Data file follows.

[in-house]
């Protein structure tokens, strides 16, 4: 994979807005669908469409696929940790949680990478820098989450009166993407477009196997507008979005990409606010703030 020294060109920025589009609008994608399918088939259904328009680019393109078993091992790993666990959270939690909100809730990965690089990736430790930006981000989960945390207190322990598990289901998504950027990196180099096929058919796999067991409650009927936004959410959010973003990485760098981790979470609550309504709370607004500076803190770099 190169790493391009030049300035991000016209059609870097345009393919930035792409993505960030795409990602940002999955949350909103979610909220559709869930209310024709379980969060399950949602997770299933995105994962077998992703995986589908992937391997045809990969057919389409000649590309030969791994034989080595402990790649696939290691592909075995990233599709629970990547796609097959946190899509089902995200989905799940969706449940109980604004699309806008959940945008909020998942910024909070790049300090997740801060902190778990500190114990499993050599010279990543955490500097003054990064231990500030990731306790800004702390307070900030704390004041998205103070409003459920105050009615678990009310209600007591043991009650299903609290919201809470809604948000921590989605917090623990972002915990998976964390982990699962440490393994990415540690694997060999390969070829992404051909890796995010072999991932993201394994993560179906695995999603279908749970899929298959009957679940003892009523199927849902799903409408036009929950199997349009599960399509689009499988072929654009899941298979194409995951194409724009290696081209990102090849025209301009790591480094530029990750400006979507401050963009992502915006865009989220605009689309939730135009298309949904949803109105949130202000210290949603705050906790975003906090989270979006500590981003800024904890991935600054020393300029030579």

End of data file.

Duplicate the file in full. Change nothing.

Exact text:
[in-house]
């Protein structure tokens, strides 16, 4: 994979807005669908469409696929940790949680990478820098989450009166993407477009196997507008979005990409606010703030 020294060109920025589009609008994608399918088939259904328009680019393109078993091992790993666990959270939690909100809730990965690089990736430790930006981000989960945390207190322990598990289901998504950027990196180099096929058919796999067991409650009927936004959410959010973003990485760098981790979470609550309504709370607004500076803190770099 190169790493391009030049300035991000016209059609870097345009393919930035792409993505960030795409990602940002999955949350909103979610909220559709869930209310024709379980969060399950949602997770299933995105994962077998992703995986589908992937391997045809990969057919389409000649590309030969791994034989080595402990790649696939290691592909075995990233599709629970990547796609097959946190899509089902995200989905799940969706449940109980604004699309806008959940945008909020998942910024909070790049300090997740801060902190778990500190114990499993050599010279990543955490500097003054990064231990500030990731306790800004702390307070900030704390004041998205103070409003459920105050009615678990009310209600007591043991009650299903609290919201809470809604948000921590989605917090623990972002915990998976964390982990699962440490393994990415540690694997060999390969070829992404051909890796995010072999991932993201394994993560179906695995999603279908749970899929298959009957679940003892009523199927849902799903409408036009929950199997349009599960399509689009499988072929654009899941298979194409995951194409724009290696081209990102090849025209301009790591480094530029990750400006979507401050963009992502915006865009989220605009689309939730135009298309949904949803109105949130202000210290949603705050906790975003906090989270979006500590981003800024904890991935600054020393300029030579």